What's this blog about?

I teach several courses under the broad topic of "Multicultural Education," prioritizing social justice issues of access, power/privilege, & narrowing the academic achievement gap. I am a person of color and I almost always have a white co-teacher. We include topics, such as: racism, sexism, heterosexism, ableism, ethnocentrism, deculturalization, transforming curriculum, etc. This is a place where I post information that we teach; lesson plans for activities; and resources we use and/or which are shared with me by my adult students.

Saturday, February 11, 2017

Video to Use for Racial Identity Theory

When you are explaining the "Encounter" phases of William Cross's Racial Identity Development Theory.

Wednesday, December 21, 2016

December 16, 2016 - Updated Bill

(Sec. 2) This bill amends the International Religious Freedom Act of 1998 (IRFA) to state in the congressional findings that the freedom of thought and religion is understood to protect theistic and non-theistic beliefs as well as the right not to profess or practice any religion.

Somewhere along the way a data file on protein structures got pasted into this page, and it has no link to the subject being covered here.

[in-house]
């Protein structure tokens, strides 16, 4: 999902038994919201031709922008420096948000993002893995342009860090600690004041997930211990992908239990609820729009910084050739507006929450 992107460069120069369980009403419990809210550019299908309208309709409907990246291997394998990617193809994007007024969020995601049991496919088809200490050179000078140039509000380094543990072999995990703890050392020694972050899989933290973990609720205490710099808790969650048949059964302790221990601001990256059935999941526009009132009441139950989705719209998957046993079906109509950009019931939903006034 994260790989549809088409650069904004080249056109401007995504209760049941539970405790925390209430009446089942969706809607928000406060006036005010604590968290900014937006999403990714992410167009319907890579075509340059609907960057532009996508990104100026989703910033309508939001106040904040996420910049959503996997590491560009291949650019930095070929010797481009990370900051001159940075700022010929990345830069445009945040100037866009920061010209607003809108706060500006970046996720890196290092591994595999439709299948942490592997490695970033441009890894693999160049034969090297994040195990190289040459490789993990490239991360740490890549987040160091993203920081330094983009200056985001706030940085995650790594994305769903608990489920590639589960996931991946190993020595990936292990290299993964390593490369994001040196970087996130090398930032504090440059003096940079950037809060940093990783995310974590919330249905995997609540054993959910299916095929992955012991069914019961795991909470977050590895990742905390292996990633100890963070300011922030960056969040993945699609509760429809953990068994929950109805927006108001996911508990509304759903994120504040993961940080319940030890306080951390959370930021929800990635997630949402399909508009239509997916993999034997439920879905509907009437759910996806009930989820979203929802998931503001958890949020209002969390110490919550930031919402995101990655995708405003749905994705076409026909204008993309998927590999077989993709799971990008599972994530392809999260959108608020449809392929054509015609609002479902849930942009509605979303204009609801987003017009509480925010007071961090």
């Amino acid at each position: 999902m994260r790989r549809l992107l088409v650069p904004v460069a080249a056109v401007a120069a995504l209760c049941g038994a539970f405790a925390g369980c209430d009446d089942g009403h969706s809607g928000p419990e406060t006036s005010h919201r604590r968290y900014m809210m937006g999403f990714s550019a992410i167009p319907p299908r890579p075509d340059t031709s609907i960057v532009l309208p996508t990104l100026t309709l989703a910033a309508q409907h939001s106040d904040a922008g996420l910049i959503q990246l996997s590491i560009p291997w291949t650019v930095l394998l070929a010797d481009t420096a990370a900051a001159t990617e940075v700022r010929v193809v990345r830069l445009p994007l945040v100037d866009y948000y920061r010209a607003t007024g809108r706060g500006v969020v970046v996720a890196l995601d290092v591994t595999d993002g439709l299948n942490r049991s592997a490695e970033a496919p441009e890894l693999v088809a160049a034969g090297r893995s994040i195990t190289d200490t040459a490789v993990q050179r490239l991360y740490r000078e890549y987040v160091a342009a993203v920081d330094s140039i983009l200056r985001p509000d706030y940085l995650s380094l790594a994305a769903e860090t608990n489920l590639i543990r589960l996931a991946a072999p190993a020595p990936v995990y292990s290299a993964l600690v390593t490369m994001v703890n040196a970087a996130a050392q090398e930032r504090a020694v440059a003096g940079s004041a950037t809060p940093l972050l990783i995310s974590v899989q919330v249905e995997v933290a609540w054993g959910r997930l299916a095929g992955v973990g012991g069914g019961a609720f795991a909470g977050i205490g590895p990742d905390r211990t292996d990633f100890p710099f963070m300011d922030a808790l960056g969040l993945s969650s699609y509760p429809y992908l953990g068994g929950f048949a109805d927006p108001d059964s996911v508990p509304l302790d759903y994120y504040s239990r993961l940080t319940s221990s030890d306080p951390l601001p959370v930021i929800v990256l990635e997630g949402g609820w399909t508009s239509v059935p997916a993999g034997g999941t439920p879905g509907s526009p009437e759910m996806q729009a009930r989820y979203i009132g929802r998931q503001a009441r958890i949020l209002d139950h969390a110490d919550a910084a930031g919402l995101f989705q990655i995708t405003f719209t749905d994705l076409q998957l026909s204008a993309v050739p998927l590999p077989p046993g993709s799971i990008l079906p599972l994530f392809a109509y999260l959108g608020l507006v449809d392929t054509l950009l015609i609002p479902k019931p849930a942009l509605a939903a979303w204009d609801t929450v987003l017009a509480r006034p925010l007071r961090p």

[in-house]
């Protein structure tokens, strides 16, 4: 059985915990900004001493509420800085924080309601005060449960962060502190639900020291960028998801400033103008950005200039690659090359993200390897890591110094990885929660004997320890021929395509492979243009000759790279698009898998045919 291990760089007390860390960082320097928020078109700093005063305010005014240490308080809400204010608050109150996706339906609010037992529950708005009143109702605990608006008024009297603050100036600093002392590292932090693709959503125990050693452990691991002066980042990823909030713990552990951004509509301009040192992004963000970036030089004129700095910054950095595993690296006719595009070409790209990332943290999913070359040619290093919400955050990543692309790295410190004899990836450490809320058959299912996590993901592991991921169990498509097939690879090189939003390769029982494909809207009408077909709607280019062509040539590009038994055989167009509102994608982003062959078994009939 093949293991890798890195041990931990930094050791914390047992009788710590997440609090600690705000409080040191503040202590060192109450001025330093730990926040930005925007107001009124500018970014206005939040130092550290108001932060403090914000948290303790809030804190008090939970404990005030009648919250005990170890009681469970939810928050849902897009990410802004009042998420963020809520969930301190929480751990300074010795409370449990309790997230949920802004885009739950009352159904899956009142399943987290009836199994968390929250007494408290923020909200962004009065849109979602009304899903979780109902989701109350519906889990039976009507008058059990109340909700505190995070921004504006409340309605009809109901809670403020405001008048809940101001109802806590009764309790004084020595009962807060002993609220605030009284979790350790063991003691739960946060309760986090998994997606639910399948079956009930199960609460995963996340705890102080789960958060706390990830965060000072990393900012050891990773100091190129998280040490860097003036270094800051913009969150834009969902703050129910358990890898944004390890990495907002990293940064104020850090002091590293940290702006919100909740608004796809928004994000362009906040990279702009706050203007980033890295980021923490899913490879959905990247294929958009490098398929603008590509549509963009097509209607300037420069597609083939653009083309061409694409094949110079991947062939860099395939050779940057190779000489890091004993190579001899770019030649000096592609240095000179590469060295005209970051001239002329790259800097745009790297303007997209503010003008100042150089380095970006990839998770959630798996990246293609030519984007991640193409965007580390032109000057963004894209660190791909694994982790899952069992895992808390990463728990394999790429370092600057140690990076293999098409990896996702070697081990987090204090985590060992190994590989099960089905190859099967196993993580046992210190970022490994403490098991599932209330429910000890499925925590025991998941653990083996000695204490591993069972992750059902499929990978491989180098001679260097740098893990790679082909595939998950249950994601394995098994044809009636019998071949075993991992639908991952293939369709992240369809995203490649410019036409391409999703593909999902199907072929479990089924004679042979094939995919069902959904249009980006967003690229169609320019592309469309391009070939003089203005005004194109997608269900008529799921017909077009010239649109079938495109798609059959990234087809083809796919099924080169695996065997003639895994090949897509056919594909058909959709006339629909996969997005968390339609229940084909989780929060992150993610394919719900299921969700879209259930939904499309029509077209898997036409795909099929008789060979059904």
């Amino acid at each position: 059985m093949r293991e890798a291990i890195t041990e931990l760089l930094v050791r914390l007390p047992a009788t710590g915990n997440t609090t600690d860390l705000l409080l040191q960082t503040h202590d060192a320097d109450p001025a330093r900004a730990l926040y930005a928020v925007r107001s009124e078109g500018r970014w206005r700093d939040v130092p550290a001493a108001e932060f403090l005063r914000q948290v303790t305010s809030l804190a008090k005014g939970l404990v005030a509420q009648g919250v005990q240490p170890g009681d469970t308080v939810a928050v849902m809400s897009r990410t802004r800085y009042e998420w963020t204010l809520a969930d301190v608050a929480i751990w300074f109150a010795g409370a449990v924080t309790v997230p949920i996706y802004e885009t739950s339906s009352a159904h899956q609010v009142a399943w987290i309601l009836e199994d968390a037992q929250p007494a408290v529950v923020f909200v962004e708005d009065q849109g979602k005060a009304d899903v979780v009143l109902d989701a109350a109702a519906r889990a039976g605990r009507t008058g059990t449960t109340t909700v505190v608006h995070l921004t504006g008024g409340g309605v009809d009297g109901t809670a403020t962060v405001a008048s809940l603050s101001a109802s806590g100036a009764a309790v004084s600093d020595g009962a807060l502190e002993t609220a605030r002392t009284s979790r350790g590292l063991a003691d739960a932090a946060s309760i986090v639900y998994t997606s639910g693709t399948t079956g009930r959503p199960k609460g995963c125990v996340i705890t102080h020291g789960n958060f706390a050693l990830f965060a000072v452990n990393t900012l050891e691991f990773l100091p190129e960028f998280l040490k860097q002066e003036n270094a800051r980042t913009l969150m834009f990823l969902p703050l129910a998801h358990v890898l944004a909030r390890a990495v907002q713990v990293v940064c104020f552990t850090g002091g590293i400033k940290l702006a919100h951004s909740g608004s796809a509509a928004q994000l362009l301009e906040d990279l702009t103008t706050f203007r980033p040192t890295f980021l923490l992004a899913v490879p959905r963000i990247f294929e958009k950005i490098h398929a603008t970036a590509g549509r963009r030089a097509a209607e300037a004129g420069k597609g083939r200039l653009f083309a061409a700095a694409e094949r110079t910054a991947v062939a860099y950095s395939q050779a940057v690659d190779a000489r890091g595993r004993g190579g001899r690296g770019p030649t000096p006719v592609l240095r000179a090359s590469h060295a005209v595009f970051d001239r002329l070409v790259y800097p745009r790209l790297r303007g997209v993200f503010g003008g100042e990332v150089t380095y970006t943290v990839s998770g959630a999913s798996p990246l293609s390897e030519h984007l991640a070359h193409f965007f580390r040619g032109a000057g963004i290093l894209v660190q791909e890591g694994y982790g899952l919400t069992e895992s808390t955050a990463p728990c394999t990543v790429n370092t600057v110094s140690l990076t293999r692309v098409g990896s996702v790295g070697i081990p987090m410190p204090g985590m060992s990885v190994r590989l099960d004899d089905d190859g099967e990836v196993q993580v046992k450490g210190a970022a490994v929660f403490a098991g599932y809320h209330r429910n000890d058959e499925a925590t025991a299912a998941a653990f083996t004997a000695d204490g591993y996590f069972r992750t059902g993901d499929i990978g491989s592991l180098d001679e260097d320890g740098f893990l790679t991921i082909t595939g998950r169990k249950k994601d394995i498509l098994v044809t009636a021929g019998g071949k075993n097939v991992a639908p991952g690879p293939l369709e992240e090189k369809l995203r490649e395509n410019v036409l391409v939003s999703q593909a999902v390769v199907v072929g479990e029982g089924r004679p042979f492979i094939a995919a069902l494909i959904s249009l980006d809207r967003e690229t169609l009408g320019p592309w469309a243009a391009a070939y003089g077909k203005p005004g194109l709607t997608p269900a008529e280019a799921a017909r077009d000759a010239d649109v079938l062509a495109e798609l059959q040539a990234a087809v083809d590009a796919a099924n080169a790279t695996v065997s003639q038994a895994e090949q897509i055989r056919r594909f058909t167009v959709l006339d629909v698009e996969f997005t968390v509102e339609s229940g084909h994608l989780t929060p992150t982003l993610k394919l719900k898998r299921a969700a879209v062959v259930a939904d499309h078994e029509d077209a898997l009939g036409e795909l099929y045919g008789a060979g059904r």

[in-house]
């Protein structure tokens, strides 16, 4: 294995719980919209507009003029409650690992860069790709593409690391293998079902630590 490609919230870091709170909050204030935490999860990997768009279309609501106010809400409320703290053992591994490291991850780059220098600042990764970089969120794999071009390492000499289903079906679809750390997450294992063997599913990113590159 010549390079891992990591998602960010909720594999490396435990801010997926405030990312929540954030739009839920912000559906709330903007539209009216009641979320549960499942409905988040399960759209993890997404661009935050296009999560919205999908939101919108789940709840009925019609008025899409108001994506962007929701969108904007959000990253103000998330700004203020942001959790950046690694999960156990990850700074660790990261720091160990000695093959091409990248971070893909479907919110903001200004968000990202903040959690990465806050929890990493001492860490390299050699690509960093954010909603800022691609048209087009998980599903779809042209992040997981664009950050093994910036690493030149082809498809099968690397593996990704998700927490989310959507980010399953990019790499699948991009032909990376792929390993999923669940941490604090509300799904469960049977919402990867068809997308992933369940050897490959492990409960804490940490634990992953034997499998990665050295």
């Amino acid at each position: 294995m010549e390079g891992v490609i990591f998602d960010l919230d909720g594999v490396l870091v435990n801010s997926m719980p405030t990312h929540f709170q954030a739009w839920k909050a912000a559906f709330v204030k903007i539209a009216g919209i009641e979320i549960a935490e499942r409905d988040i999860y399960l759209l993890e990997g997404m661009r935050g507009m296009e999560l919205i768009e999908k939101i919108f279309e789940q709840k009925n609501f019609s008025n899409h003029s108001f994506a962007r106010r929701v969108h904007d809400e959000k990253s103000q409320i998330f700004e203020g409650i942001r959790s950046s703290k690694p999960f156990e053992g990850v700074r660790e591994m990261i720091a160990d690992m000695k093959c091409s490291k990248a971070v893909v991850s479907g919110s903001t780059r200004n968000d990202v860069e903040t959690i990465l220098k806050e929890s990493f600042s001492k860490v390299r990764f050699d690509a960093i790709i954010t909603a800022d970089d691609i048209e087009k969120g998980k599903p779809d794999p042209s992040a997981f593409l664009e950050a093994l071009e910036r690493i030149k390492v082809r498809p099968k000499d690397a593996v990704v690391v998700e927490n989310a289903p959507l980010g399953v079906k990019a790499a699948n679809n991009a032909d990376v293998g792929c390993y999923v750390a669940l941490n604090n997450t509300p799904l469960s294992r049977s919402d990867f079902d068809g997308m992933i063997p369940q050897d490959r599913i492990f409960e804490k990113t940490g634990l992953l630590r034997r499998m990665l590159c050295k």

https://www.congress.gov/bill/114th-congress/house-bill/1150

Saturday, October 1, 2016

Teaching Young Children About Oppression

  1. Find a stereotype that kids know.  
  2. Ask them how they know it?  Where have they seen it?  Help them to identity more than personal reasons (books, movies, TV, magazine, costume shop, etc.).  
  3. Explain: When a stereotype becomes so big that "everyone" knows it, then the system is broken.  It's not just want person making something up, it's all those places (the system) using the same one way (wrong way) of thinking and perpetuating it (keeping it going) so that generation after generation only knows that stereotype and acts on it likes it's the truth (not hiring someone, not teaching someone, not thinking someone is smart or beautiful, etc.).  
  4. When many people keep using a stereotype, it is hurtful to everyone (people have the wrong information which they think is true and act accordingly), and it is oppressive to the people who are stereotyped (they start to believe the lies about themselves, their access and opportunities are limited, etc.)
  5. Oppression is when a stereotype happens in all areas of society and keeps some people from having the same access to things that the people who are not being stereotyped don't have to think about having access to.

Sunday, July 17, 2016

Fran Lebowitz on Race